When the truck that is transporting convicts has an accident on the road, the inmates John "Joker" Jackson and Noah Cullen that are chained to each other escape. They hate each other but they need to help each other to succeed in their intent of going north to jump in a train and reach freedom. Meanwhile the humane Sheriff Max Muller organizes a posse to track them down in a civilized manner and respecting justice. Joker and Cullen reach a small farm where a lonely woman helps them to get rid of their chains. She offers to drive her car with Joker and her son Billy while Cullen would escape through the swamp to the railroad. But when Joker learns that she sent Cullen to a trap, he leaves her and is shot in the shoulder by Billy. Joker seeks out Cullen to save him and when they meet each other, their former hatred has changed to friendship and respect.Written by
Claudio Carvalho, Rio de Janeiro, Brazil
Elvis Presley wanted the role of John "Joker" Jackson, hoping to co-star with Sammy Davis Jr. (who had been first choice for the role of Noah Cullen) but was persuaded by his manager not to do the film. See more »
Near the end of the film after Jackson falls in the mud trying to catch up to Cullen there is thick mud all the way up his front over his shoulders. In the next shot his right shoulder is suddenly unmuddied. See more »
Go on, tell me all that big talk about Charlie Potatoes, when the chains off and nobody chasing you. Come on. You can't, can you? You can't because you're nothing. You're not even a man! You're a monkey on a stick. That cracker mob back there, they pull the string and you jump.
[John punches him]
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Possibly Stanley Kramer's most famous directorial entry, THE DEFIANT ONES is the story of "Joker" Jackson (Tony Curtis) and Noah Cullen (Sidney Poitier), two tough-as-nails convicts who are accidentally freed when the truck that transports them overturns. But they are not freed from each other, for they are linked at the wrist by a two-foot chain. Now Jackson, a redneck white racist, and Cullen, a bitter and resentful black man from a poverty-stricken family, must cooperate if they are to escape. There is a subplot that follows the sheriff's posse pursuing them, but it is poorly developed and serves mostly to slow the movie down.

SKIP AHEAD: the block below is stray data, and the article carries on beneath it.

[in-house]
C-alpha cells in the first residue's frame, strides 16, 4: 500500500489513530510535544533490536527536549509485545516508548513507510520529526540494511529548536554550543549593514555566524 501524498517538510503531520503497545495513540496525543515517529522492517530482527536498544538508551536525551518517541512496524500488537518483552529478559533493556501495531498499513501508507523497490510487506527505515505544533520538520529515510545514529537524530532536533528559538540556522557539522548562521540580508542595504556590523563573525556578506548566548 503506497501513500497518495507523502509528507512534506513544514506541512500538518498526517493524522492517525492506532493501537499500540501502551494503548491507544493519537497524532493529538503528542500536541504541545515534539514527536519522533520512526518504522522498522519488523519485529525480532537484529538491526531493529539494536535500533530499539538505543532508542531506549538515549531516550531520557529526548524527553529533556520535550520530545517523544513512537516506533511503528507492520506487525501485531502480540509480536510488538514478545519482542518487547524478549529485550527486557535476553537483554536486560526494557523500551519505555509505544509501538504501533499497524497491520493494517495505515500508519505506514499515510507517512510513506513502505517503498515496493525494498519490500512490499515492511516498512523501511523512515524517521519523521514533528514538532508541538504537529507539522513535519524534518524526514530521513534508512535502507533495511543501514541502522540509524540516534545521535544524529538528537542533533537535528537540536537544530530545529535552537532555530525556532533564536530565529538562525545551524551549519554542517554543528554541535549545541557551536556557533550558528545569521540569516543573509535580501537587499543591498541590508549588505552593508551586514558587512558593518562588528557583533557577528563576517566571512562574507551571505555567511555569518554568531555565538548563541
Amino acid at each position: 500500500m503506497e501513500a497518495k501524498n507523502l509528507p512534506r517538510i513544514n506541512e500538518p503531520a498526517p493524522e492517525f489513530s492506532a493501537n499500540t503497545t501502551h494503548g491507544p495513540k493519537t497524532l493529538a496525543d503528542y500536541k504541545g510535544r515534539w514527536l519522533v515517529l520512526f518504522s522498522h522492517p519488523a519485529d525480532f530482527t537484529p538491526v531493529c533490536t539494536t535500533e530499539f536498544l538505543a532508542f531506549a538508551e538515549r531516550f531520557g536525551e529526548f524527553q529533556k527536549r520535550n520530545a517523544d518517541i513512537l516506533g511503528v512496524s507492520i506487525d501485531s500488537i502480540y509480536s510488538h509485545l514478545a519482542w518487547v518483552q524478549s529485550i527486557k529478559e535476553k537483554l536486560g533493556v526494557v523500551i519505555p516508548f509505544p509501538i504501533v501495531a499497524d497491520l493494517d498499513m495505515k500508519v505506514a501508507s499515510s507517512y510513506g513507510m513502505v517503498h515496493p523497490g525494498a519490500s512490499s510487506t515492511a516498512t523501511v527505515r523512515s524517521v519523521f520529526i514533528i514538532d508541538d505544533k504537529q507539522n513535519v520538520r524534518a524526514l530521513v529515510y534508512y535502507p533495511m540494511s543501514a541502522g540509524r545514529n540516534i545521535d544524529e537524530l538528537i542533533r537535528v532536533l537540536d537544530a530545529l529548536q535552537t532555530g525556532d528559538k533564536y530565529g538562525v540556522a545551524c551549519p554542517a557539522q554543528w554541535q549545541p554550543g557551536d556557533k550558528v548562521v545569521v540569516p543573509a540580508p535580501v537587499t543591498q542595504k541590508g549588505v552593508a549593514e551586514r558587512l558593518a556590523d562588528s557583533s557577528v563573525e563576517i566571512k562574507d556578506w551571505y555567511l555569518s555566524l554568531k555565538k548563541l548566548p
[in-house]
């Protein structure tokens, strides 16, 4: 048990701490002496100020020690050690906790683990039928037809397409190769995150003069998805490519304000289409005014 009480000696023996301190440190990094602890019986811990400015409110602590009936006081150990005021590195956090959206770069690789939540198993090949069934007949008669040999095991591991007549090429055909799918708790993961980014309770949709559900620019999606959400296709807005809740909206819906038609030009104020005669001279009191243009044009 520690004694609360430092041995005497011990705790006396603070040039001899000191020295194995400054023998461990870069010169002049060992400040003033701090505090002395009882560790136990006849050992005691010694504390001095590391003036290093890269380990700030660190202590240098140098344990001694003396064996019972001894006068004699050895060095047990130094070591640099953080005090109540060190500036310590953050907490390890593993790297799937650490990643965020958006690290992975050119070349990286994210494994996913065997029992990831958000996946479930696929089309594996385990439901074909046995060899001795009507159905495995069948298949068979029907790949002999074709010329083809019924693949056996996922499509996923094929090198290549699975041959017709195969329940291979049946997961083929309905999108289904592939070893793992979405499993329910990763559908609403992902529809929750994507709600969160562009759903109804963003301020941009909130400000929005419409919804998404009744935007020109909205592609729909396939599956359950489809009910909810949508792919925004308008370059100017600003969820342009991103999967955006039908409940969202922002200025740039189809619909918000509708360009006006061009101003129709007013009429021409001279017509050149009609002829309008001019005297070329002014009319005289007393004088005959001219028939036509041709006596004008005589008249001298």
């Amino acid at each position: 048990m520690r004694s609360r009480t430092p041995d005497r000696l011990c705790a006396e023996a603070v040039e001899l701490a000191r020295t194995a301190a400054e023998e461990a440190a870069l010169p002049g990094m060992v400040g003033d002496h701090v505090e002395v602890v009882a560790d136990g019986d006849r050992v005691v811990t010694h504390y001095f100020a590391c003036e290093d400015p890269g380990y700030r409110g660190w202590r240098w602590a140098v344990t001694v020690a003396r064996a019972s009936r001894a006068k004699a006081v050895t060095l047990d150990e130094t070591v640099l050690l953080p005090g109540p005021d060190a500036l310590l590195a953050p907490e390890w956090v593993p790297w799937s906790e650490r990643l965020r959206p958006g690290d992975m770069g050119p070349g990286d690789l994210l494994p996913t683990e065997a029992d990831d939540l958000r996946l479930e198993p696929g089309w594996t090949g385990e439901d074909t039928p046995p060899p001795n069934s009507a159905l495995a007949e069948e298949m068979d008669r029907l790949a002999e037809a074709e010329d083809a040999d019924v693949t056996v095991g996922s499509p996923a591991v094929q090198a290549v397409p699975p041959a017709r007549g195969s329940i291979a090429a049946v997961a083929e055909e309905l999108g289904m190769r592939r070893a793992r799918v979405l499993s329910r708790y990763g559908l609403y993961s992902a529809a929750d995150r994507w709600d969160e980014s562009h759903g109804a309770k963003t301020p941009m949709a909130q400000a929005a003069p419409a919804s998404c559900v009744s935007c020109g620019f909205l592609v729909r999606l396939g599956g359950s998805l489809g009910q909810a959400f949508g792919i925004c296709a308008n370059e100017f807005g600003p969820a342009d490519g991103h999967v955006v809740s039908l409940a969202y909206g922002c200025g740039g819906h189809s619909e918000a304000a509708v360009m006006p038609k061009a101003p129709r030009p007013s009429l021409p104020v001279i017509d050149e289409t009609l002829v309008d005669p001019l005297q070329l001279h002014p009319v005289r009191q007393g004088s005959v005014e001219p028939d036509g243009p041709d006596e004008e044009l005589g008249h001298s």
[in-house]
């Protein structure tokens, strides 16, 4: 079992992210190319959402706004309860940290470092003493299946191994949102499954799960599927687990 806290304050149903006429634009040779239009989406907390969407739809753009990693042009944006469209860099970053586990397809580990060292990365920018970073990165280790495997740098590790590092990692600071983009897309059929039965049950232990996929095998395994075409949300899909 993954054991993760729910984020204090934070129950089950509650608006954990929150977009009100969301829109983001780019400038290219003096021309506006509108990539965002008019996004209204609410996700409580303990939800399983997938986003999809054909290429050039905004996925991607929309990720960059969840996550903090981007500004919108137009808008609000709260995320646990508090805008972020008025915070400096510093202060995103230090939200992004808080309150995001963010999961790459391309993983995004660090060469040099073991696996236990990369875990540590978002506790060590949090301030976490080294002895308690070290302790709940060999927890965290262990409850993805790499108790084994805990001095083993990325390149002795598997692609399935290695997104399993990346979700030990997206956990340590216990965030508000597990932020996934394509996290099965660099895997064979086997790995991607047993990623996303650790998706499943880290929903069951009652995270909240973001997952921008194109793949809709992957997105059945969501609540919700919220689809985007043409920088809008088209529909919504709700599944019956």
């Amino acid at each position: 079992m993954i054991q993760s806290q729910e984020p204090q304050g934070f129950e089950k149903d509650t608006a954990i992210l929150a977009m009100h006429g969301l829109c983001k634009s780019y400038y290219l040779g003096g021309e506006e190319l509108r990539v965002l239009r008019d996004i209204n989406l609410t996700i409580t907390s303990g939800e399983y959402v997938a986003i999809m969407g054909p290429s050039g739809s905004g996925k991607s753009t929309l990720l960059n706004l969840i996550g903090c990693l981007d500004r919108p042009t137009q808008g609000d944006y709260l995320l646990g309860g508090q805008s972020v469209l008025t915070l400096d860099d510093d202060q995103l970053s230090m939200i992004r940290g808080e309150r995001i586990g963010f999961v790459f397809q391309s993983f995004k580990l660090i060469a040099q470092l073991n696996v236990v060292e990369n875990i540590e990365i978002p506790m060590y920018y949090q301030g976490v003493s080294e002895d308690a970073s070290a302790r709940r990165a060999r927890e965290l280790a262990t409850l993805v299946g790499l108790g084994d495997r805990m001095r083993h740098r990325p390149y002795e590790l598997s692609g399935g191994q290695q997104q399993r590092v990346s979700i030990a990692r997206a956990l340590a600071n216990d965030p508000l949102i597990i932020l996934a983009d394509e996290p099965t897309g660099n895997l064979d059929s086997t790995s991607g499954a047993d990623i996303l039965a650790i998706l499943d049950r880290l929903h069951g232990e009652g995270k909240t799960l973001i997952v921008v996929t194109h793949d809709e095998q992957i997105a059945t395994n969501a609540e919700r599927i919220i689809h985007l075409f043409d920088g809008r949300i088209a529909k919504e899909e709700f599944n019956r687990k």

THE DEFIANT ONES gets its strength from the study of the two leads' changing characters. Sidney Poitier's bravura performance as Cullen earned him a well-deserved Best Actor nomination. Cullen is no saint, but his resentment comes across as heartfelt, never as whining. Poitier's timing is superb; at one point he breaks out laughing at Jackson's fumbling efforts to ignore him at the exact same instant that I did. I am not a fan of Tony Curtis, and he is frequently guilty of overacting here, but he undeniably sparks excellent chemistry with Poitier, and with Cara Williams also (the lonely abandoned wife with whom the two fugitives take shelter). The two-foot steel chain will stand alongside the Maltese Falcon and the One Ring as the best plot devices in cinematic history. It is fascinating to watch a link of respect and mutual reliance grow between the two men, more durable than the physical link. The best line in the movie, now unjustly forgotten, comes after the chain has been removed. Cullen raises his bare wrist and encourages the injured Jackson: "Come on, Joker, you' draggin' on the chain!"
Samuel Leavitt won a merited Oscar for his sharp, glowing cinematography. Jacob Smith's and blacklisted Nedrick Young's screenplay also won an Oscar, but that choice is more questionable; for every good line there is an artificial-sounding clunker, and one of the climactic plot twists is painfully predictable. But they do deserve credit for their ending, which is warm and yet completely avoids the feel-good Hollywood denouement that I was expecting. The supporting cast's attempts at Southern accents uniformly stink; the only standout is Lon Chaney, Jr. as a compassionate ex-convict.
There is much to dislike about the DEFIANT ONES, but much more to like. Kramer did well with this movie, but he did better on his lesser-known efforts JUDGMENT AT NUREMBERG and INHERIT THE WIND.
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